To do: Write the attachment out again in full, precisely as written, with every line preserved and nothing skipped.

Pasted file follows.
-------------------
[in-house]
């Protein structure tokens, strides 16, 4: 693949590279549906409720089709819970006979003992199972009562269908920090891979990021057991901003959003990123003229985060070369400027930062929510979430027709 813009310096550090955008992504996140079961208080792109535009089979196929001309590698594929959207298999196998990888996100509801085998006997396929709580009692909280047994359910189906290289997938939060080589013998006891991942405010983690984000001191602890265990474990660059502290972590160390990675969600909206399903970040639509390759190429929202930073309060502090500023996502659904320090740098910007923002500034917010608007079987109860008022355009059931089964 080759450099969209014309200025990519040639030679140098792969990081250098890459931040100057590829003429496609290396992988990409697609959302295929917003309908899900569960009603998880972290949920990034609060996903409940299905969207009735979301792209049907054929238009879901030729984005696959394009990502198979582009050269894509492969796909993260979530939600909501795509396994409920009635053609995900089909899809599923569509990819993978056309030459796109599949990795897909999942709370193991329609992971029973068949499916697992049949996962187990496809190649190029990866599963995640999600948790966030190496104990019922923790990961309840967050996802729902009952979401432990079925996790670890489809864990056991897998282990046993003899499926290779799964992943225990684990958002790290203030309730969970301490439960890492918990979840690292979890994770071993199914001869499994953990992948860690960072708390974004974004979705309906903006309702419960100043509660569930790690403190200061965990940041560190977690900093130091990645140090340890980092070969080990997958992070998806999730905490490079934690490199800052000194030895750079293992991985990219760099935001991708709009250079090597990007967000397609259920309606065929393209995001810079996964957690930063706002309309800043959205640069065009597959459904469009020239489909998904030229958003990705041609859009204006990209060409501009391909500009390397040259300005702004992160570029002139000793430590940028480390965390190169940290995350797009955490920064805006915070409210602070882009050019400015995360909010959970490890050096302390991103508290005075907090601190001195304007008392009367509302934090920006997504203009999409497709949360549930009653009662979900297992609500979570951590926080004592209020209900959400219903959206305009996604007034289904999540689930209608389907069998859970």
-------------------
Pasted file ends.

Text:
[in-house]
């Protein structure tokens, strides 16, 4: 693949590279549906409720089709819970006979003992199972009562269908920090891979990021057991901003959003990123003229985060070369400027930062929510979430027709 813009310096550090955008992504996140079961208080792109535009089979196929001309590698594929959207298999196998990888996100509801085998006997396929709580009692909280047994359910189906290289997938939060080589013998006891991942405010983690984000001191602890265990474990660059502290972590160390990675969600909206399903970040639509390759190429929202930073309060502090500023996502659904320090740098910007923002500034917010608007079987109860008022355009059931089964 080759450099969209014309200025990519040639030679140098792969990081250098890459931040100057590829003429496609290396992988990409697609959302295929917003309908899900569960009603998880972290949920990034609060996903409940299905969207009735979301792209049907054929238009879901030729984005696959394009990502198979582009050269894509492969796909993260979530939600909501795509396994409920009635053609995900089909899809599923569509990819993978056309030459796109599949990795897909999942709370193991329609992971029973068949499916697992049949996962187990496809190649190029990866599963995640999600948790966030190496104990019922923790990961309840967050996802729902009952979401432990079925996790670890489809864990056991897998282990046993003899499926290779799964992943225990684990958002790290203030309730969970301490439960890492918990979840690292979890994770071993199914001869499994953990992948860690960072708390974004974004979705309906903006309702419960100043509660569930790690403190200061965990940041560190977690900093130091990645140090340890980092070969080990997958992070998806999730905490490079934690490199800052000194030895750079293992991985990219760099935001991708709009250079090597990007967000397609259920309606065929393209995001810079996964957690930063706002309309800043959205640069065009597959459904469009020239489909998904030229958003990705041609859009204006990209060409501009391909500009390397040259300005702004992160570029002139000793430590940028480390965390190169940290995350797009955490920064805006915070409210602070882009050019400015995360909010959970490890050096302390991103508290005075907090601190001195304007008392009367509302934090920006997504203009999409497709949360549930009653009662979900297992609500979570951590926080004592209020209900959400219903959206305009996604007034289904999540689930209608389907069998859970």